Technology and the Internet of things (IoT) hold great promise to improve patient care and well-being. Internet-connected infusion pumps, imaging machines, blood-glucose sensors, and myriad more devices can automatically share valuable data to a person’s electronic health record (EHR). This is according to Europe, Middle East, Asia (EMEA), Africa APS Senior Director at Avaya, Emir Susic, who goes on to describe how healthcare providers in the EMEA region are turning to technology to deliver the digital patient experience.

Countries in the region are making transformation of healthcare services a key priority as they look to improve the wellbeing of their citizens. We are seeing major initiatives to leverage technology to improve healthcare delivery in the region, such as in the United Arab Emirates (UAE), which has included providing a world-class healthcare system in its UAE Vision 2021 strategy. Likewise, the Kingdom of Saudi Arabia has made improving healthcare delivery a key plank of its Vision 2030.

Adopting smarter technologies

We can expect to see network-connected healthcare ‘aides’ playing an ever-greater role in delivering healthcare. Just imagine, “smart beds” that automatically detect if they’re occupied – or if a patient has gone walkabout – and can track the quality of the patient’s sleep. Wearables and implants can measure a patient’s vital statistics, continuously log data and report, in real-time, any abnormalities to the appropriate clinical staff.

We’re not talking some far-distant future here either – a report last year from IDC indicated that enterprise mobility will have penetrated over 80% of MEA healthcare organisations by 2017, with over a third of organisations having already deployed corporate smart devices. Hospitals are increasingly looking to technology solutions to proactively advance patient care and improve outcomes.

Healthcare organisations also understand that technology is a tool for driving efficiency and streamlining operations as well as improving patient outcomes. Networked devices are prevalent in hospitals already, with a growing number of nurses and doctors having transitioned away from clipboards and paper to WiFi-enabled communications devices and tablet computers.

Healthtech’s unique challenges

Technology in healthcare does bring unique challenges. The highest standards must be met for patient security and safety at all times, with patients needing to have absolute confidence that their data is safe. Therefore, creating applications that can enhance the patient experience and improve the healthcare operator’s efficiency can be more challenging than in other industries.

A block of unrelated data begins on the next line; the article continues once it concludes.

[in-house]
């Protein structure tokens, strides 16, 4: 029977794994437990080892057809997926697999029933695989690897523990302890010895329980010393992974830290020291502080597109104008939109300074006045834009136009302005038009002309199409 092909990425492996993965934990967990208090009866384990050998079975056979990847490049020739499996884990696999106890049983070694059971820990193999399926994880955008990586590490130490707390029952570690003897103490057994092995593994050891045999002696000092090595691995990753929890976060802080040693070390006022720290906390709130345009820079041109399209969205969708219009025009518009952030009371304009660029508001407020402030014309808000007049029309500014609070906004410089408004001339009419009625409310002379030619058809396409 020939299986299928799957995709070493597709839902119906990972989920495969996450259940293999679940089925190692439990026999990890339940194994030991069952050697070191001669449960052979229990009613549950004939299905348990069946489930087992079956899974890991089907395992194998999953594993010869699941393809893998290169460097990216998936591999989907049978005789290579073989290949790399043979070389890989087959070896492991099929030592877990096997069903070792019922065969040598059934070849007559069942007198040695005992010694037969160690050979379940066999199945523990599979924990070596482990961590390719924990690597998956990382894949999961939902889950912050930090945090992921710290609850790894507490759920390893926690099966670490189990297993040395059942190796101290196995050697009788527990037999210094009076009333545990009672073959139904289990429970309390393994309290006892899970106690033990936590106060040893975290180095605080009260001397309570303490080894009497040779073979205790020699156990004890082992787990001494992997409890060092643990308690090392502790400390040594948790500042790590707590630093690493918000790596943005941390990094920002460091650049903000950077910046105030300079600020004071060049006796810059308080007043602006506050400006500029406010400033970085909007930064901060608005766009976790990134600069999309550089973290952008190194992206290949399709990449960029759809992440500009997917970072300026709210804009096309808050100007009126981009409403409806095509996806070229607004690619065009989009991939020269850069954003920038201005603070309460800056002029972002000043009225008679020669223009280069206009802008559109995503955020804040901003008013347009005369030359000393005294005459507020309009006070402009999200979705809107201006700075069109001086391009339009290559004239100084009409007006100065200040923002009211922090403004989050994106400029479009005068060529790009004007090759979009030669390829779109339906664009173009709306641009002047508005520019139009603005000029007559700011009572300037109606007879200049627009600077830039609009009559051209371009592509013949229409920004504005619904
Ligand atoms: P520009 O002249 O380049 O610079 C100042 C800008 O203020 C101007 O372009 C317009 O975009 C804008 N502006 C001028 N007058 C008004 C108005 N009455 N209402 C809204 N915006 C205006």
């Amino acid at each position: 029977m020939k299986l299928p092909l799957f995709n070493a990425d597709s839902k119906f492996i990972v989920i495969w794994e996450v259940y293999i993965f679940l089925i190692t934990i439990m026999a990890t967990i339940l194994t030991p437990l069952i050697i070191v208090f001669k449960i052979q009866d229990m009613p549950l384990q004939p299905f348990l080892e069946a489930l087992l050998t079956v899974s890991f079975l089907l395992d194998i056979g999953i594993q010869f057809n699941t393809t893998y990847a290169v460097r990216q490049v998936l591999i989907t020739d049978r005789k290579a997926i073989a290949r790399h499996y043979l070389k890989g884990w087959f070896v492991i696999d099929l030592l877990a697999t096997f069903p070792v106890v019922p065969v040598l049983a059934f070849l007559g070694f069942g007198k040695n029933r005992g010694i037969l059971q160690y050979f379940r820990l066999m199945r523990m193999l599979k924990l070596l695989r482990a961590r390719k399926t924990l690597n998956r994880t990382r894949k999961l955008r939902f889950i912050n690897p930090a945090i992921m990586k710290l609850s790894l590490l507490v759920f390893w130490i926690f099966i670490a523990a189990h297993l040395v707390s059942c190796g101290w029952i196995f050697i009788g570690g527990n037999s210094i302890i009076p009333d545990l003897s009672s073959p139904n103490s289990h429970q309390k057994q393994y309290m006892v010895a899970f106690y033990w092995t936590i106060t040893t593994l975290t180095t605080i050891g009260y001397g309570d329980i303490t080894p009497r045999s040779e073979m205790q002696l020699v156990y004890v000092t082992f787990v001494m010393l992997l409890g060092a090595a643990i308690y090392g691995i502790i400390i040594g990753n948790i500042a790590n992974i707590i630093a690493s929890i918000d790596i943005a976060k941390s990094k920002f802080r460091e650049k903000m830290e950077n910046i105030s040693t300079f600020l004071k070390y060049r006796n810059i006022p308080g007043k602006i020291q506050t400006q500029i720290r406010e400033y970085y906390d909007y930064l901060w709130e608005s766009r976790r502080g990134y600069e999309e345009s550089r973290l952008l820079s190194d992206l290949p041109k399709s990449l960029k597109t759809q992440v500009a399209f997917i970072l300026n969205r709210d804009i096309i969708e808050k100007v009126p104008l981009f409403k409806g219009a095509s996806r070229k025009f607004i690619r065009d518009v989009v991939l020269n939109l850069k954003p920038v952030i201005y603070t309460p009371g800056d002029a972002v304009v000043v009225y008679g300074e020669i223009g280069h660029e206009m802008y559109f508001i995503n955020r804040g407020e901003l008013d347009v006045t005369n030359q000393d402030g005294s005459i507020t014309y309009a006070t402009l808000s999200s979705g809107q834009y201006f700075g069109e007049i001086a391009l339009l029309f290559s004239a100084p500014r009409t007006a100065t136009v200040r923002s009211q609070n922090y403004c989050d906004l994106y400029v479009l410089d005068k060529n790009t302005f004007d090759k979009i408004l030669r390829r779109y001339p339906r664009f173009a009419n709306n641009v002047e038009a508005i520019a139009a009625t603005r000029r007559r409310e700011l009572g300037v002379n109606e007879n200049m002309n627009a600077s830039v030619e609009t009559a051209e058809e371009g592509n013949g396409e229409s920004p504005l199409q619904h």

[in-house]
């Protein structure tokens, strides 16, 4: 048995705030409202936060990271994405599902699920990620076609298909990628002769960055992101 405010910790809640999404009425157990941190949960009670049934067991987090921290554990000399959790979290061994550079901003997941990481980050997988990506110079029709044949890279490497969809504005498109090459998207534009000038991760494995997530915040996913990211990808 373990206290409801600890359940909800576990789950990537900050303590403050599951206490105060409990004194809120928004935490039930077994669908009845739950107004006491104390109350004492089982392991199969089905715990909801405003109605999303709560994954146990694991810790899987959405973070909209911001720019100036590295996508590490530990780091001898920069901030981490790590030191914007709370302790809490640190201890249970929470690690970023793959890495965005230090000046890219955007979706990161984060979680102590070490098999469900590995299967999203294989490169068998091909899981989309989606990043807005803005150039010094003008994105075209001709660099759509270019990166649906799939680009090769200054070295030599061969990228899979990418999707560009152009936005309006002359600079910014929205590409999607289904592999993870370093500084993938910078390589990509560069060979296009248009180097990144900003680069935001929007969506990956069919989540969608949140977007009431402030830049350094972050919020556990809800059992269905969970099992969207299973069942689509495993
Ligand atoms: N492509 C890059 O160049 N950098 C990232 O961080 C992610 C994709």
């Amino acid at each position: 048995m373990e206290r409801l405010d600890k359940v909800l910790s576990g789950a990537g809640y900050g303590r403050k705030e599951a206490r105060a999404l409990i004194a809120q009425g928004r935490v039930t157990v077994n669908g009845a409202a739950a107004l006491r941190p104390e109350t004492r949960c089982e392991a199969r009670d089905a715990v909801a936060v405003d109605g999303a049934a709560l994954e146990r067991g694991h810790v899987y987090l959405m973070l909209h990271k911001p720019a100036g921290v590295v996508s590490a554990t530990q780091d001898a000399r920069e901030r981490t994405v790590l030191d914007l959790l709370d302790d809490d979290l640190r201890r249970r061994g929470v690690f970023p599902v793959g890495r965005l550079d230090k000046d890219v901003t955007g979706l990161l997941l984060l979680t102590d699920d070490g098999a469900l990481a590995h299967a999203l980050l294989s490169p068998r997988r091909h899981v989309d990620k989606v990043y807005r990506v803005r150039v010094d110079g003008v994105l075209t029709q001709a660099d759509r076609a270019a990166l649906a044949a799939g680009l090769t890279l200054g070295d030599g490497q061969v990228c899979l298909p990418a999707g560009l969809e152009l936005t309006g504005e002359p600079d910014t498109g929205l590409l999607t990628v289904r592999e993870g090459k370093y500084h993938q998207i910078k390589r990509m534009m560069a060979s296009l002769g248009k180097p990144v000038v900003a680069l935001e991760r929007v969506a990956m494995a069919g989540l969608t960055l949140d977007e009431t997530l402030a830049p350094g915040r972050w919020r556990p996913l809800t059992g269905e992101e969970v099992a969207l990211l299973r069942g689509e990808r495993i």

In addition to those challenges is that healthcare operators’ patients are also other companies’ customers and employees – and have correspondingly have high expectations of the experience they are looking to receive. People today are well aware of what good technology experiences look like and feel like – so why wouldn’t they expect to receive those good experiences from their healthcare provider.

Many patients are all too familiar with this scenario when going to an emergency room for a medical crisis. In a high-stress time, the patient will likely have to answer questions about their medical history, insurance details, and so on before they can be seen to by an attending care practitioner. That practitioner will then refer them to a physician or other medical staff member – at which point the patient will likely have to give their details again!

Meeting patient expectations

 While forward-thinking organisations are addressing these challenges, other healthcare organisations need to enter the digital era. Companies today don’t want to risk losing customers as a result of a bad experience – and healthcare providers can’t afford to think differently.

The reality is that traditional business communications have failed to keep pace with consumer-focused technological devices. The simplicity, built-in intelligence and sophistication of today’s devices have taught consumers that it’s not difficult to have satisfying, tailored experiences – every time. If healthcare providers want to improve the patient’s well-being, they need to provide the experiences patients want.

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